NOTES AND QUERIES
An Australian member is concerned in founding a Reed Organ Preservation Society and claims to be the only professional reed organ builder still working there. She would like to know about any reed organ society either here or on the continent, and any reed organ builders still operating; and any contacts she might make on a visit (2).
On a hill high above the A485 at Llanbister I recently came across a small onemanual, in an early nineteenth century case with dummy pipes, bearing the inscription Reconstructed Cox and Spiers, Banbury 1859 on a brass plate. No sooner had I arrived home, than I received an enquiry from the organist of Banbury Parish Church concerning Cox o^ London who, according to the Oxford Journal of 1842, in that year lowered the organ and rebuilt it, apparently supplying Dulcianas to swell and choir and a Cremona to the great. Did he settle in Banbury afterwards? By the dates this is a distinct possibility. The Curator of Banbury Museum made certain records available, the following information finally emerged;
Charles Cox is recorded as organ builder and pianoforte tuner at various addresses between l84? and t862. Spiers seems to have been a versatile character; carpenter and joiner in 1845, by l846 he was landlord of the Butcher's Anns; in 1856 he added brewing, carrying both these on until l8?2. In l862 the year Cox ceased work he is noted as a funeral carriage proprietor; perhaps an outlet for organ building? As yet I have found no traces of their labours in their own locality; but there are works by Henry Achurch (who, according to J.T.Lightwood's is recorded in 1866 so far afield as Knaresborough) and H.W.Balsar Ludwig a generation later. Talking of funeral activities, Dyer and Levert on"ITV are said to have doubled as undertakers, and appropriately enough Corps shared premisis with one in Reading.
The note on John Compton (1) should have mentioned his apprenticeship with Halmshaw of Birmingham and his later work with Brindley and Foster. He once stated that he knew, as a boy, 'two very interesting and effective examples' of the mounted cornet, at Tettenhall and Market Bosworth (4) Has anyone any info? The latter is rumoured to have had, at one time, a Snetzler. I have, however, a note made by the Revd Gordon Poole, Vicar of Quinton near Stratford-on Avon, in October 1925, that he had just visited the Wesleyan Chapel at Thornton in Leicestershire, where was an organ which 'had originally been in Bow Church, Cheapside, from there it went to Market Bosworth, from there to the new church of St Hilda, Leicester, and now it is in the above mentioned Wesleyan Church'. It still was some 20 years ago but had not escaped alteration. No mounted cornet. Nor was there one in the first organ Bow had (after the Great Fire), the Russell of 1802 (5) so some sorting-out is required. Incidentally, A.H.Mann was briefly organist at Tettenhall.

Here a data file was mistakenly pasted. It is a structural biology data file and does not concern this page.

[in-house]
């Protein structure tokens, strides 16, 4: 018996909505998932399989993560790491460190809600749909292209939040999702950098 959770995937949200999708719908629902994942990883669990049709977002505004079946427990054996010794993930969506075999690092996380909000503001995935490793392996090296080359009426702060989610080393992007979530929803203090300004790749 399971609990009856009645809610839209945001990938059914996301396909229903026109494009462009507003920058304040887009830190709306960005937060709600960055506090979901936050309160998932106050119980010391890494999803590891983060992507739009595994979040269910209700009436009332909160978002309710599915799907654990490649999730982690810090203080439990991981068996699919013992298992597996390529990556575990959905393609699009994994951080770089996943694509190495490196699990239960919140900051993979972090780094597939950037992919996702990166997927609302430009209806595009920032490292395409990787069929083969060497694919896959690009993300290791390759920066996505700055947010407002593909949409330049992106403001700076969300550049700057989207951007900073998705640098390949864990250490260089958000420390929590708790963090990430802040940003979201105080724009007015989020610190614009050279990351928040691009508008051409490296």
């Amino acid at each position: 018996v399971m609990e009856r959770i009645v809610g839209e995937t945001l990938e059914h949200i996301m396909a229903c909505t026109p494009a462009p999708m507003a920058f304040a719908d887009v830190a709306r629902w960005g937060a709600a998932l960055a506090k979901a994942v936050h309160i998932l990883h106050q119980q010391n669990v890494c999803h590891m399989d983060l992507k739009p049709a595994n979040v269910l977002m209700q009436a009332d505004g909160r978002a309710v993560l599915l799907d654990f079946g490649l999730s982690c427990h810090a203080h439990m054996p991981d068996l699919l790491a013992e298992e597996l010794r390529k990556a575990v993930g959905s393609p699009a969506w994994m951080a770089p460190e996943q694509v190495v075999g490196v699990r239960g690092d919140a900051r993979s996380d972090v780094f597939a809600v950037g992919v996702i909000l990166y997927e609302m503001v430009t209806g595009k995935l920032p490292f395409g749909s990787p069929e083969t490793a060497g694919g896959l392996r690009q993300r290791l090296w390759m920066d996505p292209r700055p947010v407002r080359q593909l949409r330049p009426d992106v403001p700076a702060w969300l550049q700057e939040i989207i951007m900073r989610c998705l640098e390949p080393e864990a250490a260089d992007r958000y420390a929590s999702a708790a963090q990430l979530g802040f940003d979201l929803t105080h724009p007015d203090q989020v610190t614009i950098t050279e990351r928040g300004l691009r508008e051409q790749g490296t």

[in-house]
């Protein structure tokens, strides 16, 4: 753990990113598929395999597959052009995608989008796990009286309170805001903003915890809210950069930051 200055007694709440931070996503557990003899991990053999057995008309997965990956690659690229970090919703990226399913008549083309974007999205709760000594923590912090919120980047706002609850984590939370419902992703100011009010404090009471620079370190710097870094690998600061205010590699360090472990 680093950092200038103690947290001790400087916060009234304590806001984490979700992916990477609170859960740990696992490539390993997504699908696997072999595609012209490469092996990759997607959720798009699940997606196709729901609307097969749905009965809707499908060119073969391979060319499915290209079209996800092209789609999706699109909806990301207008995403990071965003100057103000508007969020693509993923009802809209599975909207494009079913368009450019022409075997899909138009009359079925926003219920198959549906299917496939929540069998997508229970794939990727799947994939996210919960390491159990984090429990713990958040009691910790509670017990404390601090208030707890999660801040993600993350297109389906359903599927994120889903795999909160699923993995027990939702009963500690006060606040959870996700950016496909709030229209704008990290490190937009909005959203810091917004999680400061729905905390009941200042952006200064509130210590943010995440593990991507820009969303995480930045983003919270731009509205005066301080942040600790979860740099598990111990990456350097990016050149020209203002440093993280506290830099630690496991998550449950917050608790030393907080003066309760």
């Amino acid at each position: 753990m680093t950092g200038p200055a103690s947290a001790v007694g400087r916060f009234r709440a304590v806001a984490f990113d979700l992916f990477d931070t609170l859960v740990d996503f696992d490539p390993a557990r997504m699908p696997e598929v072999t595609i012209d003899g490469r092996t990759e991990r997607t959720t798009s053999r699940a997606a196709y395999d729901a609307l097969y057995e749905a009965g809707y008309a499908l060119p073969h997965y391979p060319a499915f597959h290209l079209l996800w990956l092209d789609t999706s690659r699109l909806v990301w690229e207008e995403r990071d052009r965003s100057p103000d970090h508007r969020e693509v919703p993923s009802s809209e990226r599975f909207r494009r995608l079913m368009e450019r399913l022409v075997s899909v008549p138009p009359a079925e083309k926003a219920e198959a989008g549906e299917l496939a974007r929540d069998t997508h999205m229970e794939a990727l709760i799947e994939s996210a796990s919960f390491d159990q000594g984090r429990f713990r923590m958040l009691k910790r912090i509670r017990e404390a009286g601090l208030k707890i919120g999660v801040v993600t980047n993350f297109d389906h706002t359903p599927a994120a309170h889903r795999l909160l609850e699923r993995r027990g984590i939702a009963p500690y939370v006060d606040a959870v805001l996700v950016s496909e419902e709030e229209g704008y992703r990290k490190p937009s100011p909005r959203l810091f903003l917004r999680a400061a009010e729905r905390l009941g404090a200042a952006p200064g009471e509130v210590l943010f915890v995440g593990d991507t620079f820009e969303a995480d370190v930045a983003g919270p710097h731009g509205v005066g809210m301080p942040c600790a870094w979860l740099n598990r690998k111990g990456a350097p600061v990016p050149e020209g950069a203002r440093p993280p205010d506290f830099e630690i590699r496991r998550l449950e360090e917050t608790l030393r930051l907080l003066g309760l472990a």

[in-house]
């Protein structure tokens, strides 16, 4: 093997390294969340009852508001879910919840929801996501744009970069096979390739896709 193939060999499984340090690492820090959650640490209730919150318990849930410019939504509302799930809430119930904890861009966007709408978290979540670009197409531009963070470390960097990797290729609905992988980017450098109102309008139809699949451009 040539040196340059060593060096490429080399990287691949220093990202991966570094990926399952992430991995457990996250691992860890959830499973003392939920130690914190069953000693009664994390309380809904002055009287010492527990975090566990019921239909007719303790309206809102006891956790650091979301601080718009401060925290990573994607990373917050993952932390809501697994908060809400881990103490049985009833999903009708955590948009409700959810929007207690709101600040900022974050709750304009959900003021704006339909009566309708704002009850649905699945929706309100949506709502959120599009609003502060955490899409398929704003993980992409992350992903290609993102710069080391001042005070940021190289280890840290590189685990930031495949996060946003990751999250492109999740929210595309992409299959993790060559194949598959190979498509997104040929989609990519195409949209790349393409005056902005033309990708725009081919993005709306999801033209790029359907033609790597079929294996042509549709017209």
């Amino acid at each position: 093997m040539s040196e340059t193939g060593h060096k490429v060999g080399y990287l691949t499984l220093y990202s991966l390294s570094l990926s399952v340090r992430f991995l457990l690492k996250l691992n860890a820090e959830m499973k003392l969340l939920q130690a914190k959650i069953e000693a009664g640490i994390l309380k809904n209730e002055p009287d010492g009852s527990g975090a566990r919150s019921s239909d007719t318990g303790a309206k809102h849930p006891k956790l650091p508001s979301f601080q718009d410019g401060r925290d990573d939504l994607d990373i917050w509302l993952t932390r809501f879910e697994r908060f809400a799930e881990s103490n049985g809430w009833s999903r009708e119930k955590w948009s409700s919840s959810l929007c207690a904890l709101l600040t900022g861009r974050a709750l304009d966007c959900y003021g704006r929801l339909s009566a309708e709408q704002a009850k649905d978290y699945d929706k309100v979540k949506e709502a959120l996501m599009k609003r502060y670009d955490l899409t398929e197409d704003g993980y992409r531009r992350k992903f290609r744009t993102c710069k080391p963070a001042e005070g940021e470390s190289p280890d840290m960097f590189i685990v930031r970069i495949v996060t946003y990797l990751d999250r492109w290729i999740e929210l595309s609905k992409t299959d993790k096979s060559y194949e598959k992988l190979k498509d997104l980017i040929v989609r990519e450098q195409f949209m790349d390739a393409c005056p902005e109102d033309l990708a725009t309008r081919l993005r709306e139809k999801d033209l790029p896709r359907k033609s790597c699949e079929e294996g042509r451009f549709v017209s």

Queries In the 1891 Guide to Birmingham Churches the organ at Netherton was ascribed to Harris on of Leeds and that of Rowington to Parsons of Leicester. Enquirer baffled and so am I. Of the six Parsons so far recorded (6) Sheffield, Plymouth, and London were the bases. The Hope-Jones at Mostyn House School, Parkgate (l894) was made up from the old organ at St Peter Eastgate, Lincoln; what was that? An organ from Windsor is said to have gone to St George, Headstone (Harrow) and then to West End, Chobham; information sought. The Wiltshire Magazine of l855 noted that at Wingfield, Suffolk 'an ancient organ' was still to be found,'the largest pipe is about 5 feet long, of wood'. Is anything known?